Stephen E Nash

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John G. Douglass (Statistical Research, Inc. / University of Arizona), General Editor


Editorial Board

Stephen Acabado (University of California, Los Angeles)

Koh Keng We (Nanyang Technological University, Singapore)

Christine Beaule (University of Hawai’i at Mānoa)

Laura Matthew (Marquette University)

Martin Gibbs (University of New England, Armidale, Australia)

Sara Gonzalez (University of Washington)

Steven W. Hackel (University of California, Riverside)

Stacie M. King (Indiana University)

Rafael de Bivar Marquese (University of São Paulo, Brazil)

Lee Panich (Santa Clara University)

Christopher R. DeCorse (University of Syracuse)

Innocent Pikirayi (University of Pretoria, South Africa)

Christopher Rodning (Tulane University)

Lynette Russell (Monash University, Australia)

Natalie Swanepoel (University of South Africa)

Juliet Wiersema (University of Texas, San Antonio)


The University Press of Colorado is accepting manuscripts for publication in our Global Colonialism series, a collection of nonfiction books that investigate the effects of colonialism globally on both colonizers and the colonized. Books in the series will be selected from across a variety of fields, including archaeology, anthropology, ethnohistory, and history.

Conquest and colonization have characterized the human experience from the time of the emergence of state-level societies. We invite global case studies, from the earliest known examples in antiquity to the current day, as well as more synthetic works that study the ties between areas connected by colonialism. Books in this series should study colonial processes at a local level, while also examining how these processes connect to larger spheres and themes.

All proposals for the this series should follow the press submission guidelines, and submission will be evaluated by the press acquisitions staff, the series editors and/or editorial board, as well as outside experts.

If you would like to make a donation to support future titles in the Global Colonialism series, please click here.

Crossroads of Culture

Anthropology Collections at the Denver Museum of Nature & Science

January 30, 2018

How Archaeologists Uncover History With Trees

From the stunning precision of tree-ring dates to the rich tapestry of Native American oral history, we know in astonishing detail much of what happened—and when, where, and why it happened—at Mesa Verde.

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August 01, 2017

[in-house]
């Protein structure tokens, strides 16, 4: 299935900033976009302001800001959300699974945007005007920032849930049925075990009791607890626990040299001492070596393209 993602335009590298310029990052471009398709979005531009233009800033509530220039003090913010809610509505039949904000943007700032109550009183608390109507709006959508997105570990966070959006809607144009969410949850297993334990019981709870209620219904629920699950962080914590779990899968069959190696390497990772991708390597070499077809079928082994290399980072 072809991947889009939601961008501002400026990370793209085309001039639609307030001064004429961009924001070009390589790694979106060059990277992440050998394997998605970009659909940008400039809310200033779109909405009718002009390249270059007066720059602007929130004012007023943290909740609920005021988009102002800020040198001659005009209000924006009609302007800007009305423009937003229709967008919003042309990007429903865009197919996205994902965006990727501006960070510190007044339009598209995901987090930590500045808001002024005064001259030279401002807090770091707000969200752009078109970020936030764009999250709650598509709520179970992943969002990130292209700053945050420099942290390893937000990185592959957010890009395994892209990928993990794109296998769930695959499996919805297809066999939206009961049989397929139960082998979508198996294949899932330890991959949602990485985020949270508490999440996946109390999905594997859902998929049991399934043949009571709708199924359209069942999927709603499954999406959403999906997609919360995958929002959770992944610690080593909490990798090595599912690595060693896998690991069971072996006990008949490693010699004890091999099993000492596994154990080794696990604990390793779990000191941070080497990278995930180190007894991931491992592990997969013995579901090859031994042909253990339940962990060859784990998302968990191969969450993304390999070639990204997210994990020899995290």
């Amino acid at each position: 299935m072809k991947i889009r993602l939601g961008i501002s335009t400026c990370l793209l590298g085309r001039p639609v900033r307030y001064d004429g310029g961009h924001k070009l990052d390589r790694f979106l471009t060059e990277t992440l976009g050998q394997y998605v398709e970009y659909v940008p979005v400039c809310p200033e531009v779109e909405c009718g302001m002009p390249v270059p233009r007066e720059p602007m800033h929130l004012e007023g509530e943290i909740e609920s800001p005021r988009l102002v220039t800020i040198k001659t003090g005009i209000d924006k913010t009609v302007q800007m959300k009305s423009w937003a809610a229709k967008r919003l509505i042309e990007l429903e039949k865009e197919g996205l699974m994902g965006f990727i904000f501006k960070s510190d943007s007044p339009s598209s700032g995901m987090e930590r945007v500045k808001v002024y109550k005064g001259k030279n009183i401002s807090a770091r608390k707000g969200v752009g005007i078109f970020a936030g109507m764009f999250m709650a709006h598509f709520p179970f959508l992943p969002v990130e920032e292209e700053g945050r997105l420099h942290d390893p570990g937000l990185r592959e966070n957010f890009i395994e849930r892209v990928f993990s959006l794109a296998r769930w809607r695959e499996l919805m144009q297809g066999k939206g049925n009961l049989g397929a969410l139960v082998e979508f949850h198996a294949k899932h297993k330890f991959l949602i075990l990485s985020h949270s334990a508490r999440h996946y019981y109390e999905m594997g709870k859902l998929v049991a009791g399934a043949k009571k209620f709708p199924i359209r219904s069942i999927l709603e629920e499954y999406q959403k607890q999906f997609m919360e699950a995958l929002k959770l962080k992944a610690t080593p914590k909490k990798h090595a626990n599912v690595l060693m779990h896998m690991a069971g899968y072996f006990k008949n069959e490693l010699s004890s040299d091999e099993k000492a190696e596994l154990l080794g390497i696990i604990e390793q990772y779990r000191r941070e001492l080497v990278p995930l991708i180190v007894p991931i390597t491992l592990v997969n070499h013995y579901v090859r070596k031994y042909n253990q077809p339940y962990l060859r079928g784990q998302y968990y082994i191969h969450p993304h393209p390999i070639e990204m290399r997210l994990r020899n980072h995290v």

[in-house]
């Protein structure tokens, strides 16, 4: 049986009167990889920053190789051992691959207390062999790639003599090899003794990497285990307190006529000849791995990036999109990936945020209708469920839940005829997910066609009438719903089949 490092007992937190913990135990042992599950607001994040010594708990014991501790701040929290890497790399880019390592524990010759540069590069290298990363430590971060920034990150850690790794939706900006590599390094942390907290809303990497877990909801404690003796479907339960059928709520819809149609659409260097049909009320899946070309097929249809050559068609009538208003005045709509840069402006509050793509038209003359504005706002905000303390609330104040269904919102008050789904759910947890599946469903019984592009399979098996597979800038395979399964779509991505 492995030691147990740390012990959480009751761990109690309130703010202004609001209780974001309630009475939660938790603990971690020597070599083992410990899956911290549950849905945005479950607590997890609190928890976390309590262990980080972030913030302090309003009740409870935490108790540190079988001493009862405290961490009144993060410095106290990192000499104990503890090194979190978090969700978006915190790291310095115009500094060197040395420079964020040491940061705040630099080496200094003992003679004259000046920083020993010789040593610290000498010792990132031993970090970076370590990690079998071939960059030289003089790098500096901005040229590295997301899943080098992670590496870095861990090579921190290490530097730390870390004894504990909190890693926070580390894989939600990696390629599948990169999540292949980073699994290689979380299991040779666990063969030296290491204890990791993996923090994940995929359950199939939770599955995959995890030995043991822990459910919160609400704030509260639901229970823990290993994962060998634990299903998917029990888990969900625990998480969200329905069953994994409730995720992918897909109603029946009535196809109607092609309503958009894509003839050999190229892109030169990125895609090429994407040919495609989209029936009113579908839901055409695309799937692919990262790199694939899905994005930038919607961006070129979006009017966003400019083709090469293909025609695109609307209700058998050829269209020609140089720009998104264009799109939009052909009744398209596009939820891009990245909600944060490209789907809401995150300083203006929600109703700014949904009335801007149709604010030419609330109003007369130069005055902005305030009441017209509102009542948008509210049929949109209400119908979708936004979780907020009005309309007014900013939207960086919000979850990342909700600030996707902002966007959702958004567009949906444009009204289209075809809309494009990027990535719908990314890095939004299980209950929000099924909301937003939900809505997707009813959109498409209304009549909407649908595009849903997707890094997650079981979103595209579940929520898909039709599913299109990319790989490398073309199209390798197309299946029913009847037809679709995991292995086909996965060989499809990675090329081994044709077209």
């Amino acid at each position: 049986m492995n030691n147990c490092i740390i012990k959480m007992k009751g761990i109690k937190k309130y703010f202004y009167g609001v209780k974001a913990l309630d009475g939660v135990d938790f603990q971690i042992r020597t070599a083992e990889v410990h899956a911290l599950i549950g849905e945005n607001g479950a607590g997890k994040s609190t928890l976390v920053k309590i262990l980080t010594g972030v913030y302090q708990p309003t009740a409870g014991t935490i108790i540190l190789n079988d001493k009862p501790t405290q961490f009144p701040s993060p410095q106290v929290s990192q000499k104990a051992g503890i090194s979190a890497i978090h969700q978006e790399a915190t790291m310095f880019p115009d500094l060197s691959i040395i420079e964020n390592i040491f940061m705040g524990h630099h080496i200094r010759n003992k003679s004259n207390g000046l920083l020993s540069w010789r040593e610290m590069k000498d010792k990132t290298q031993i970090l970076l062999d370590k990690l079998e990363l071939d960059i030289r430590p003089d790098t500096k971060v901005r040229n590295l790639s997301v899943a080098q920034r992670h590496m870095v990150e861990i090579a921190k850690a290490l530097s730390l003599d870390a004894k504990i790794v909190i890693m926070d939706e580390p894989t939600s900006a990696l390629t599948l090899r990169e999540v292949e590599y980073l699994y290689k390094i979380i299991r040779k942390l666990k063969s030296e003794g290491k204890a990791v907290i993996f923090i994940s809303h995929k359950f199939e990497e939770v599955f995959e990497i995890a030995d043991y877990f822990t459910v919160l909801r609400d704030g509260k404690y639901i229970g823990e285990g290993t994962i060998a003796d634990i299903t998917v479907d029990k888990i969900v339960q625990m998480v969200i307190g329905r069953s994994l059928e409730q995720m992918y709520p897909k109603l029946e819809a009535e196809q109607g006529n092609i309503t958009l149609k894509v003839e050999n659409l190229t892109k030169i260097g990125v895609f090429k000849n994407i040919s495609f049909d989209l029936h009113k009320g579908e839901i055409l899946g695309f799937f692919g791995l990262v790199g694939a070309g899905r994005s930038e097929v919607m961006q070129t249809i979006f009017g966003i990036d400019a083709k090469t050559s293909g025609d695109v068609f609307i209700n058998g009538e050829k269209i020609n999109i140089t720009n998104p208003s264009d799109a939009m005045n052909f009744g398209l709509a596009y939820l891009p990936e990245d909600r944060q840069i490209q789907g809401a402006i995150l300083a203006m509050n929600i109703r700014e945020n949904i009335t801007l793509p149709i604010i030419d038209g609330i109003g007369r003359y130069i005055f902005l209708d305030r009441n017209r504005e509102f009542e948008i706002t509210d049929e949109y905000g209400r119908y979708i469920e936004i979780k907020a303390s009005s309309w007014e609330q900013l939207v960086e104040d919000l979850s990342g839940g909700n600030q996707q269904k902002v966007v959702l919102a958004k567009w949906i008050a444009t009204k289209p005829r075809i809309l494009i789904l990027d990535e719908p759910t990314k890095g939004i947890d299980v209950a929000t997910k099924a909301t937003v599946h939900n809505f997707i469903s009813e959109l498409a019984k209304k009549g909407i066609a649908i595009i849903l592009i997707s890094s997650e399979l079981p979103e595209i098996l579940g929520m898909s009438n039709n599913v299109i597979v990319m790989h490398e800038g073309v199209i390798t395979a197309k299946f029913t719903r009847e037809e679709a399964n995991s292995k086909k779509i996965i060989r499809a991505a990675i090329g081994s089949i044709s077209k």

How the Folsom Point Became an Archaeological Icon

The Folsom spear point, which was excavated in 1927 near the small town of Folsom, New Mexico, is one of the most famous artifacts in North American archaeology, and for good reason . . . 

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July 03, 2018

Is Cyclical Time the Cure to Technology's Ills?

Humans have been tumbling headlong into this new digital frontier for a quarter century—since the World Wide Web went public. 

Published in News & Features
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December 12, 2014

Stephen E. Nash

Stephen E. Nash is curator of archaeology and chair of the Department of Anthropology at the Denver Museum of Nature & Science. He has published seven books and two dozen peer-reviewed articles and book chapters on the history of anthropology and archaeology, archaeological dating, the history of museums, and museum collections.

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Stories in Stone

The Enchanted Gem Carvings of Vasily Konovalenko

August 11, 2015

The Human Story, in 100 Objects or Less

A puzzle: If you had to represent the human story in just over 100 objects, which would you choose?

Published in News & Features
December 06, 2016

The Long Count: Stephen E. Nash on Time

Time. Astronomers, philosophers, physicists, anthropologists, politicians, geographers, and theologians have all pondered the nature and meaning of time.

Published in News & Features
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September 19, 2017

Why the Famous Folsom Point Isn’t a Smoking Gun

It turns out that the story of the iconic Folsom Point is more complex than researchers initially believed. 

Published in News & Features
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